Social metrics tell a story

This seems like a lot to take in, so let's review some basic terminology discussed from the first blog post as a refresher. 

  • Reach - the percentage of followers, subscribers, or connections that come across your social page over a certain timeframe.
  • Engagement - the level of interaction that a piece of content is receiving from an audience.
  • Conversion - the percentage of consumers who take the action you want them to take. That can be clicking a link, buying your product or service, etc.
  • Activity - the number of comments, likes, shares, or any interaction you receive on a piece of content or your social page.

Tracking these metrics week over week and month over month has a tremendous benefit to your social media strategy. Monitoring what your audience reacts to and what they don’t should be an ongoing task. That information should lead, dictate and improve your current social media practices. It seems simple because it is. Yet, it's something that often gets overlooked by businesses.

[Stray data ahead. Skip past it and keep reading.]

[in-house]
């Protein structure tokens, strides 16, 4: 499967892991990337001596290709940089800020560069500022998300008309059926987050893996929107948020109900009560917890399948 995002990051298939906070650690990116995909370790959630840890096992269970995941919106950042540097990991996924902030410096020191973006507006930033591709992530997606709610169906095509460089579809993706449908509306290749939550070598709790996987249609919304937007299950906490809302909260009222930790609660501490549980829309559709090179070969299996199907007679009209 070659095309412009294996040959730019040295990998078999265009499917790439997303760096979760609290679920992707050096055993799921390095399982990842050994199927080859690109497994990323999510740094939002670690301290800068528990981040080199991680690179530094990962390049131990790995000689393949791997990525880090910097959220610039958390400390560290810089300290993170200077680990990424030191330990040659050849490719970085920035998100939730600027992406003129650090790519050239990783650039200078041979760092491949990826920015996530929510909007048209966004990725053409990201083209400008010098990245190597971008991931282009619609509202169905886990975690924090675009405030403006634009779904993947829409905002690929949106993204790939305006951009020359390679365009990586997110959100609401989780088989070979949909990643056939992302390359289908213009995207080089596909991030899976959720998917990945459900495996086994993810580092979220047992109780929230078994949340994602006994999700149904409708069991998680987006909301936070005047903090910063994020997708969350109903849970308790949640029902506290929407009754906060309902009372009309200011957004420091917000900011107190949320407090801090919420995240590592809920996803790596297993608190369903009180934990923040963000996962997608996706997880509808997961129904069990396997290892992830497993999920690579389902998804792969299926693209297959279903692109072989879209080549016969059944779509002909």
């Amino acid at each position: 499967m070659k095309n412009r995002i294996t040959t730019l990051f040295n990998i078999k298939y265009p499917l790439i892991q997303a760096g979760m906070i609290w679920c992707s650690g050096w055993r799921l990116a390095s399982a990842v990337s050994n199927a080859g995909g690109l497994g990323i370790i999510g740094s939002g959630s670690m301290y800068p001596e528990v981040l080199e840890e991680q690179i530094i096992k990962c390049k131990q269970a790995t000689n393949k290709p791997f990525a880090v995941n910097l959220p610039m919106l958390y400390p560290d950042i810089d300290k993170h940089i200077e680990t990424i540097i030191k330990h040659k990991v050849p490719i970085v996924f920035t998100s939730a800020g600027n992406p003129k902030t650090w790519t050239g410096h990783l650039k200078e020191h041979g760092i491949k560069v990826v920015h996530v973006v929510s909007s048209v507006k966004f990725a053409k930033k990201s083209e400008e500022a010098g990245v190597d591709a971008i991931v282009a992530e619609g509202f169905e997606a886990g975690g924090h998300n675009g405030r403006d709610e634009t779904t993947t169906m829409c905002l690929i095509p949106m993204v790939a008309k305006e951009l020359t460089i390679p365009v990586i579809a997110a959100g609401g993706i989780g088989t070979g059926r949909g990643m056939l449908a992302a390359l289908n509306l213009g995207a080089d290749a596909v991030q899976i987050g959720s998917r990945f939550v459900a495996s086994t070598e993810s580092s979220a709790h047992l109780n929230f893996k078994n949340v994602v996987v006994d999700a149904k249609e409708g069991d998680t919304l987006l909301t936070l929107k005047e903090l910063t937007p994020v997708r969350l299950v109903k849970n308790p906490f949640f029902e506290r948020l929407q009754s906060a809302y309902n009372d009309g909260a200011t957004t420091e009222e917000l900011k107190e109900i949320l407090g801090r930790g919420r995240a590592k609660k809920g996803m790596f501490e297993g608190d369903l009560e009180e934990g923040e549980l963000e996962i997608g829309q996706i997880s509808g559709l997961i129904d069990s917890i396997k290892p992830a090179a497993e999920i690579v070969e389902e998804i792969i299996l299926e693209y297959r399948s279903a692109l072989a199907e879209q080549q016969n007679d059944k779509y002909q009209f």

Social media metrics are also a key factor in goal setting and assessment. The whole point of creating a social strategy is to have your business benefit from it. So when you’re setting your social goals, make sure you link them back to overarching business goals. 

Let’s say one of your business goals is to increase brand awareness. So a social media goal can be to increase your reach by 15% over a quarter.

In order to accomplish this goal, you generate new pieces of content and share an outside sourced content. You tag relevant companies with bigger followings. If you’re tracking efficiently, you should know before the quarter is over if you’re going to hit your target. If the numbers look lower than expected, then adapt! Figure out what posts are generating the most traffic using your engagement and activity numbers.

The advantages of tracking social metrics are endless. They prove you can measure how successful a strategy, campaign, or social channel is, and in the end it shows your impact on the business. By providing consistent social media data reports, you'll be able to expand upon the social department, both personnel and resource-wise. Lastly, by tracking these four metrics you and your business will be able to assess the overall health of your brand. Because at the end of the day, if you are following an intelligent social media strategy, setting goals, keeping things simple, and tracking social metrics, you give your business the best chance of success. 

Understanding who we are trying to reach and what they are compelled by is the hardest part. Using these tools you’ll be able to establish answers for those two questions, then take it to the next level. Social media can be daunting but by simplifying, tracking the right metrics, and using outside sources your business can excel.